Reduce Reproductive, Sexual and Maternal Health Disparities

For many reproductive, sexual, and maternal health indicators, wide disparities exist based on socioeconomic status, race, and ethnicity. Although national rates have decreased for some of these indicators, racial, ethnic, and socioeconomic disparities continue to grow.

While these disparities are often attributed to personal behavior and individual decision-making, reproductive, sexual, and maternal health disparities highlight the failure of a broken health care system and underscore stark inequities in economic, environmental, and social conditions in the United States.1 Many factors related to socioeconomic status, including income level and educational and employment opportunities, as well as the effects of racism, impact health choices and outcomes.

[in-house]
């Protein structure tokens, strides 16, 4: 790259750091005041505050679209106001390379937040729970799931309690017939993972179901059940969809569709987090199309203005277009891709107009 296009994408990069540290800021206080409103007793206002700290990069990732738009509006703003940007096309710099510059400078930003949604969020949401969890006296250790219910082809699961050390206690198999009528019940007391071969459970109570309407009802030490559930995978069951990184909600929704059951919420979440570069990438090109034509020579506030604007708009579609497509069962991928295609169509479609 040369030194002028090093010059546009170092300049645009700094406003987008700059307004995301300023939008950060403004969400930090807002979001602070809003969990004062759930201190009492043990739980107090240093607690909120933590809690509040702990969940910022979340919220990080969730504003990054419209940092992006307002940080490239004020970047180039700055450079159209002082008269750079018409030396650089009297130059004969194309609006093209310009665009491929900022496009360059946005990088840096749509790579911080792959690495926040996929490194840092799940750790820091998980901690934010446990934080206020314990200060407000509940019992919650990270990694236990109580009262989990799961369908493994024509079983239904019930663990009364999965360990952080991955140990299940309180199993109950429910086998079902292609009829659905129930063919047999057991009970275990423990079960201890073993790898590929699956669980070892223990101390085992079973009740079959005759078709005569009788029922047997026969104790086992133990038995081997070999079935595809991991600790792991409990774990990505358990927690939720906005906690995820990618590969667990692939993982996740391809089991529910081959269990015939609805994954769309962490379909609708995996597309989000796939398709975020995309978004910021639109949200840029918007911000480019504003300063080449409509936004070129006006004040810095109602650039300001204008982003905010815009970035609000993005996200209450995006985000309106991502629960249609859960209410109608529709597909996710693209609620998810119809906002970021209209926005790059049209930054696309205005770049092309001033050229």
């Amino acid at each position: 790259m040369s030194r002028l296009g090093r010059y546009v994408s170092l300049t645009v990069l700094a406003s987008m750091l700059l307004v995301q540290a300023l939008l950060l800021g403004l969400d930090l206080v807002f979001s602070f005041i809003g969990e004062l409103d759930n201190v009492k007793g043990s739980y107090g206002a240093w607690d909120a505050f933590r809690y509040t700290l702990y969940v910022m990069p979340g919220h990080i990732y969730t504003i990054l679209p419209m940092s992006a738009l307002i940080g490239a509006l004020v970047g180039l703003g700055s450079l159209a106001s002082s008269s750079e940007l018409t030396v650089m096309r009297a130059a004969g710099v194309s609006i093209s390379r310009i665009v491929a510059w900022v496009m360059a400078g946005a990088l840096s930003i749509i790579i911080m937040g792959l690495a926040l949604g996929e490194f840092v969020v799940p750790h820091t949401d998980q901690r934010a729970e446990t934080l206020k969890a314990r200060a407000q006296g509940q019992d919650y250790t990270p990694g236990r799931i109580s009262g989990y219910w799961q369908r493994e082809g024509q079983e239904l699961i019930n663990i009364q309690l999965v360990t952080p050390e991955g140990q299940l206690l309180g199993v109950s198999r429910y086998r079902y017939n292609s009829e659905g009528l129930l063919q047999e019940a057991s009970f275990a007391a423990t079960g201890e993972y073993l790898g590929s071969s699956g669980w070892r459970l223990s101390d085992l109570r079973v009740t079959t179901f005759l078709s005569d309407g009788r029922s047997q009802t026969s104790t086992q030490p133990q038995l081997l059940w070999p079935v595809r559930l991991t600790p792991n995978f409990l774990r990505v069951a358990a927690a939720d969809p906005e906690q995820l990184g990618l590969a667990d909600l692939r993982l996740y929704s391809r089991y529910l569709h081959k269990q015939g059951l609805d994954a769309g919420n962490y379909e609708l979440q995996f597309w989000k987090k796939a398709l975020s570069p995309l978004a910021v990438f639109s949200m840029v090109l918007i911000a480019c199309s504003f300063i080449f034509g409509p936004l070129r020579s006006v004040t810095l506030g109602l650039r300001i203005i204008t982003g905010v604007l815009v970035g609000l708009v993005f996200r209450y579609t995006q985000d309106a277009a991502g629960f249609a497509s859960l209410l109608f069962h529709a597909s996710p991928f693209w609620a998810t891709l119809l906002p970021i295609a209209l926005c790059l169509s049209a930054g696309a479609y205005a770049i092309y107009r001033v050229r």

The social determinants of health, an emerging analysis used by public health leaders, elucidates the complex systems and social factors that perpetuate inequity and are impacting the health of urban communities. Acknowledging and addressing the social determinants of health are critical to closing persisting health disparities and achieving reproductive justice.

Local Recommendations:

Continued inequality and lack of access to information and services perpetuate health disparities that harm communities. There are a variety of socioeconomic, social, and environmental inequities that affect reproductive, sexual, and maternal health disparities. To address reproductive, sexual, and maternal health disparities, urban areas should not only increase and ensure equitable access to health care but also work to dismantle the structures that perpetuate the inequities that adversely impact health.
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© 2012 National Institute for Reproductive Health